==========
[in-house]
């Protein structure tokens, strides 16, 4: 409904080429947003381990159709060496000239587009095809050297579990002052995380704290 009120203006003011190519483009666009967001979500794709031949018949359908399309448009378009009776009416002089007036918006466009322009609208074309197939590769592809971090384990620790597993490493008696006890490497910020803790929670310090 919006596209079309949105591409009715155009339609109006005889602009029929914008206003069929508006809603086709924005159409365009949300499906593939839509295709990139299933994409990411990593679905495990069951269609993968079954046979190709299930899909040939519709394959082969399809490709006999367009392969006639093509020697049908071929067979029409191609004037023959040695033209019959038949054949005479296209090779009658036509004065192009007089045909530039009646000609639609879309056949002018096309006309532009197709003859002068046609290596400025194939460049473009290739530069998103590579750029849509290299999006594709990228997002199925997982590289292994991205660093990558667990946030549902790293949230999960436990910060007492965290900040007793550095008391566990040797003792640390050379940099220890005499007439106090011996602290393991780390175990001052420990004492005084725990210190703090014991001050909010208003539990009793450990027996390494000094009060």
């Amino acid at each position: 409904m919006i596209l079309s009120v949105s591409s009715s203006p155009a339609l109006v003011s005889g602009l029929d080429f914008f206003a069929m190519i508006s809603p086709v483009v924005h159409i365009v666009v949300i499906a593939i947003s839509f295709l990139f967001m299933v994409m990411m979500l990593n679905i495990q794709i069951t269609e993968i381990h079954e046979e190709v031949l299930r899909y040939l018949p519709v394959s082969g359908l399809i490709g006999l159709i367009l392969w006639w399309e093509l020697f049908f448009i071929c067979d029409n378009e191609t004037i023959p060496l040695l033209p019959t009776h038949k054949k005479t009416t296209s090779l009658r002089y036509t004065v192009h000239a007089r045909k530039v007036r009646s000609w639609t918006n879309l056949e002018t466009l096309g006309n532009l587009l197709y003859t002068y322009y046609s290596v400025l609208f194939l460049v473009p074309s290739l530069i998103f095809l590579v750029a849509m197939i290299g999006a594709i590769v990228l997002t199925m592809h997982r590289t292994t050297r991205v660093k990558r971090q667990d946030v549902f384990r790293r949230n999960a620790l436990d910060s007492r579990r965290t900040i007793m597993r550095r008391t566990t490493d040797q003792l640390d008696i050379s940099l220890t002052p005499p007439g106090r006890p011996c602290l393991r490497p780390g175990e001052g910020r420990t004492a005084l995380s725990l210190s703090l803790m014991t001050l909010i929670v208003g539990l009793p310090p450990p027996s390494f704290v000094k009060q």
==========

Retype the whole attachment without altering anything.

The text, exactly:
[in-house]
């Protein structure tokens, strides 16, 4: 409904080429947003381990159709060496000239587009095809050297579990002052995380704290 009120203006003011190519483009666009967001979500794709031949018949359908399309448009378009009776009416002089007036918006466009322009609208074309197939590769592809971090384990620790597993490493008696006890490497910020803790929670310090 919006596209079309949105591409009715155009339609109006005889602009029929914008206003069929508006809603086709924005159409365009949300499906593939839509295709990139299933994409990411990593679905495990069951269609993968079954046979190709299930899909040939519709394959082969399809490709006999367009392969006639093509020697049908071929067979029409191609004037023959040695033209019959038949054949005479296209090779009658036509004065192009007089045909530039009646000609639609879309056949002018096309006309532009197709003859002068046609290596400025194939460049473009290739530069998103590579750029849509290299999006594709990228997002199925997982590289292994991205660093990558667990946030549902790293949230999960436990910060007492965290900040007793550095008391566990040797003792640390050379940099220890005499007439106090011996602290393991780390175990001052420990004492005084725990210190703090014991001050909010208003539990009793450990027996390494000094009060």
């Amino acid at each position: 409904m919006i596209l079309s009120v949105s591409s009715s203006p155009a339609l109006v003011s005889g602009l029929d080429f914008f206003a069929m190519i508006s809603p086709v483009v924005h159409i365009v666009v949300i499906a593939i947003s839509f295709l990139f967001m299933v994409m990411m979500l990593n679905i495990q794709i069951t269609e993968i381990h079954e046979e190709v031949l299930r899909y040939l018949p519709v394959s082969g359908l399809i490709g006999l159709i367009l392969w006639w399309e093509l020697f049908f448009i071929c067979d029409n378009e191609t004037i023959p060496l040695l033209p019959t009776h038949k054949k005479t009416t296209s090779l009658r002089y036509t004065v192009h000239a007089r045909k530039v007036r009646s000609w639609t918006n879309l056949e002018t466009l096309g006309n532009l587009l197709y003859t002068y322009y046609s290596v400025l609208f194939l460049v473009p074309s290739l530069i998103f095809l590579v750029a849509m197939i290299g999006a594709i590769v990228l997002t199925m592809h997982r590289t292994t050297r991205v660093k990558r971090q667990d946030v549902f384990r790293r949230n999960a620790l436990d910060s007492r579990r965290t900040i007793m597993r550095r008391t566990t490493d040797q003792l640390d008696i050379s940099l220890t002052p005499p007439g106090r006890p011996c602290l393991r490497p780390g175990e001052g910020r420990t004492a005084l995380s725990l210190s703090l803790m014991t001050l909010i929670v208003g539990l009793p310090p450990p027996s390494f704290v000094k009060q």